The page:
Biennials, particularly the Venice Biennale, are incredible opportunities to see some of the forerunners in contemporary art from around the world. The large scale of biennials is a unique way of experiencing art without viewing it at a museum or gallery. The pavilions provide cultural context for the visitor to be immersed in the idea of a different country, and what the artist is trying to capture about his or her homeland.

Kathleen Goncharov’s lecture gave the listener a firsthand account of what it takes to create an exhibition at the Venice Biennale. Goncharov also described the eclectic mix of styles displayed. She explained that it’s not just contemporary art heavy-hitters but also less publicized artists like surrealists and “obsessive” artists (artists who work meticulously with small or delicate materials).


One of the highlights of the talk for me was the sneak preview of artists chosen to be in the 2015 Biennale. Two of particular note are Joan Jonas (Untied States) and Danh Vo (Denmark).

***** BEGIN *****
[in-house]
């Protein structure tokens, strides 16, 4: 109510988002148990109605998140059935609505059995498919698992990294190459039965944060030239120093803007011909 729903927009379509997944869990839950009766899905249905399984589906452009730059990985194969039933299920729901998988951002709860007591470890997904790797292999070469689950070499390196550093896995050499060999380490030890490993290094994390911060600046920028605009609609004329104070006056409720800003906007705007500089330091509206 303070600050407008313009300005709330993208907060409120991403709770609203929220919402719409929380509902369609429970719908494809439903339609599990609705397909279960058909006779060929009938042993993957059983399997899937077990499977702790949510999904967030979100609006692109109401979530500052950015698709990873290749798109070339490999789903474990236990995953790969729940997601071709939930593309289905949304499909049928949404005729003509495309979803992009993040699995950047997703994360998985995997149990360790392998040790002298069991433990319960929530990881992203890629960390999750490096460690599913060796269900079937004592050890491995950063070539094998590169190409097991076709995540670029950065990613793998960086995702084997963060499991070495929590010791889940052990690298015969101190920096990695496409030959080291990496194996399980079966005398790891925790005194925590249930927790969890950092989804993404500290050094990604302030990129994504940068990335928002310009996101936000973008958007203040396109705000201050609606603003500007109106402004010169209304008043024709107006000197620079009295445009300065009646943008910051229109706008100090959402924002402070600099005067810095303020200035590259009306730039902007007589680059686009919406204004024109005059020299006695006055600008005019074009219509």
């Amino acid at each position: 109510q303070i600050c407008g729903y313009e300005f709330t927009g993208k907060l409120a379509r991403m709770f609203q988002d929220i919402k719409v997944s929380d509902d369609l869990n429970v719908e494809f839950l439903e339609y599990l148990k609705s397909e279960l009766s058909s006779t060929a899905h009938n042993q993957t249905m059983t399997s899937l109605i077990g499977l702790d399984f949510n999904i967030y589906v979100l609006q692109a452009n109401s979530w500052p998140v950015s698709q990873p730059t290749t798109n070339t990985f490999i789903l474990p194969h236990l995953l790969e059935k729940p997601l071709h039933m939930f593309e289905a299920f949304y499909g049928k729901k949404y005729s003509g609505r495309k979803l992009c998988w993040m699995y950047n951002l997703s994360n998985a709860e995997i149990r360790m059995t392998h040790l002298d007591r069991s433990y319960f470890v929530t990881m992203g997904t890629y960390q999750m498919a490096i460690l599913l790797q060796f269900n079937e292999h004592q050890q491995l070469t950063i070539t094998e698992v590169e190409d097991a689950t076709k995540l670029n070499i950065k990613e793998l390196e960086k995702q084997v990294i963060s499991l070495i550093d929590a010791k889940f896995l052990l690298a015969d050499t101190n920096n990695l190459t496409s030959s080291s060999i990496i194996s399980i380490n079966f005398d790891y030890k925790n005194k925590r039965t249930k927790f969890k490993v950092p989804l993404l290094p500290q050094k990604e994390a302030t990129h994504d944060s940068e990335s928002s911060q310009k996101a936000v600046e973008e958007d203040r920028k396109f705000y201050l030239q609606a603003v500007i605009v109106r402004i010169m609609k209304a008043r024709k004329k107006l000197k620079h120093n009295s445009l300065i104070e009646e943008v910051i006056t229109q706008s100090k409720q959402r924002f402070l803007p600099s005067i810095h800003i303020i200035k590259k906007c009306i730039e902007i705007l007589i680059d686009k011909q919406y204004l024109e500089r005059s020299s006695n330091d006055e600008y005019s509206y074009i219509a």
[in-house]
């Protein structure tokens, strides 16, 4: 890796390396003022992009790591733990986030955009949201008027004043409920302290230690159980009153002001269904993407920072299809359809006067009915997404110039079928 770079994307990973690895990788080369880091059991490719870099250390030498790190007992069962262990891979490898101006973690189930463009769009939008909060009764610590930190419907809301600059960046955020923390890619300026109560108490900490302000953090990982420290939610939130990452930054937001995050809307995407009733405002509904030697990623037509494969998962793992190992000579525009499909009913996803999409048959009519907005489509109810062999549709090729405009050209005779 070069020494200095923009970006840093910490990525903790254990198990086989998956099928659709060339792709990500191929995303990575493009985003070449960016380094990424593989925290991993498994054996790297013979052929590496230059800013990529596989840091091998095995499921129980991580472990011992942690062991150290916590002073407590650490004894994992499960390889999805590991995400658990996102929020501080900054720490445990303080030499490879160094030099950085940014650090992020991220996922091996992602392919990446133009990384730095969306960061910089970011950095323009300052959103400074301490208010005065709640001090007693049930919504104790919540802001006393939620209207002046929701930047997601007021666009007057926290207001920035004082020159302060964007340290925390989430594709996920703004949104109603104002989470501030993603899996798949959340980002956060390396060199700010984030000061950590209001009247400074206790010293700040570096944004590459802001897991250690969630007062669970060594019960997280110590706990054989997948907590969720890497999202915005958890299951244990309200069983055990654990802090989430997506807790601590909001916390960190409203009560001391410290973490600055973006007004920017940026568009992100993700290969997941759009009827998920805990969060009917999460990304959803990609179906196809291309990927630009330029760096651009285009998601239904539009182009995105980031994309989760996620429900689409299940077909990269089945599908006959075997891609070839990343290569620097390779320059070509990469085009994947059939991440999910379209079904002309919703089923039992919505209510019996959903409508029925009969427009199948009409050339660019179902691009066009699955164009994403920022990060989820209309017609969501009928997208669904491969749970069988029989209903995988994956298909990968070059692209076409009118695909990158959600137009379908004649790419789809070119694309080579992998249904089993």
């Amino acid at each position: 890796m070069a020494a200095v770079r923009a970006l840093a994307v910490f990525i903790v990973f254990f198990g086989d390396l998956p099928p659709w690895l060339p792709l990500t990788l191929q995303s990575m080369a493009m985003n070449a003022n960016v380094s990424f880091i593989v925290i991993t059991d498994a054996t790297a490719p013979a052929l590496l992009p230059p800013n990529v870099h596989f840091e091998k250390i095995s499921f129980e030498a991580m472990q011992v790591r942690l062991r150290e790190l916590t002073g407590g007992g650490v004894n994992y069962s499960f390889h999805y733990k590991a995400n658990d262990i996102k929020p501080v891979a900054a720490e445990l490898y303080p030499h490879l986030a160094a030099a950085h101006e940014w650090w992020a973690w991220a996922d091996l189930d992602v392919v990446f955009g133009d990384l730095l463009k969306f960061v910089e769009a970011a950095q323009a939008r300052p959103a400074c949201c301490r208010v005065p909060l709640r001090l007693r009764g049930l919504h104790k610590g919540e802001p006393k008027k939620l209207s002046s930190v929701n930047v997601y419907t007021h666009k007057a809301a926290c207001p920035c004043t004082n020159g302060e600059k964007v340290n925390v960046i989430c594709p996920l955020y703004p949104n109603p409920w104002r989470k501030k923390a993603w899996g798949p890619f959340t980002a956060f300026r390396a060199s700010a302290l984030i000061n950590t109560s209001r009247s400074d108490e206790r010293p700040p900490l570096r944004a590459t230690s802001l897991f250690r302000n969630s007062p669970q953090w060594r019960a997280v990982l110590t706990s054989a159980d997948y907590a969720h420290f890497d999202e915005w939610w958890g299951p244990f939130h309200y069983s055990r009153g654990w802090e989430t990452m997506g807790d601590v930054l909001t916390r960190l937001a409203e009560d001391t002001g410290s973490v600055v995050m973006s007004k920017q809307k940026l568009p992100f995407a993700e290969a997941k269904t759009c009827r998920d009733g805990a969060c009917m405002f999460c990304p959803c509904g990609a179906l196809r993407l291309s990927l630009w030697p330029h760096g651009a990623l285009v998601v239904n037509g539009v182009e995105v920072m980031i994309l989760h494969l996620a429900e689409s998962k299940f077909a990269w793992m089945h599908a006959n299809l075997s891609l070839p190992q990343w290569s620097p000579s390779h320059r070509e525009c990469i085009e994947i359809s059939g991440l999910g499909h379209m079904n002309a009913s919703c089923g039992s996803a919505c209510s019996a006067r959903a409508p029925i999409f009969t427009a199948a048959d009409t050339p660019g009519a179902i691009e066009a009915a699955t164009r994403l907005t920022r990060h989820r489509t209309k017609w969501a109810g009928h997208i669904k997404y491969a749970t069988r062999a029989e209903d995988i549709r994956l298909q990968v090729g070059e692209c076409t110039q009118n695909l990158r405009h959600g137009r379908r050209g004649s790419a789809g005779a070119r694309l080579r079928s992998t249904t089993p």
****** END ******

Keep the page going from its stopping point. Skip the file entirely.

Having been in Italy for the 2013 Venice Biennale, I traveled to the city to see the event. While there I particularly enjoyed the Azerbaijan Pavilion, where six different artists presented their ideas on ornamentation as well as the Croatian Pavilion in which artist Kata Mijatovic delved into the realm of dreams using audience participation. Biennials are a wonderful tradition in the contemporary art world and since the Venice Biennale began countless Biennials have been created around the globe such as:

  • the São Paolo Art Biennial (second-longest running);
  • Biennale de Paris; and
  • the Whitney Biennial.
Posted by: Aleksa DíOrsi, Curatorial Intern @ 3:00:00 pm  Comments (0)
Thursday, July 10, 2014
Urs Fischer Comes to Instagram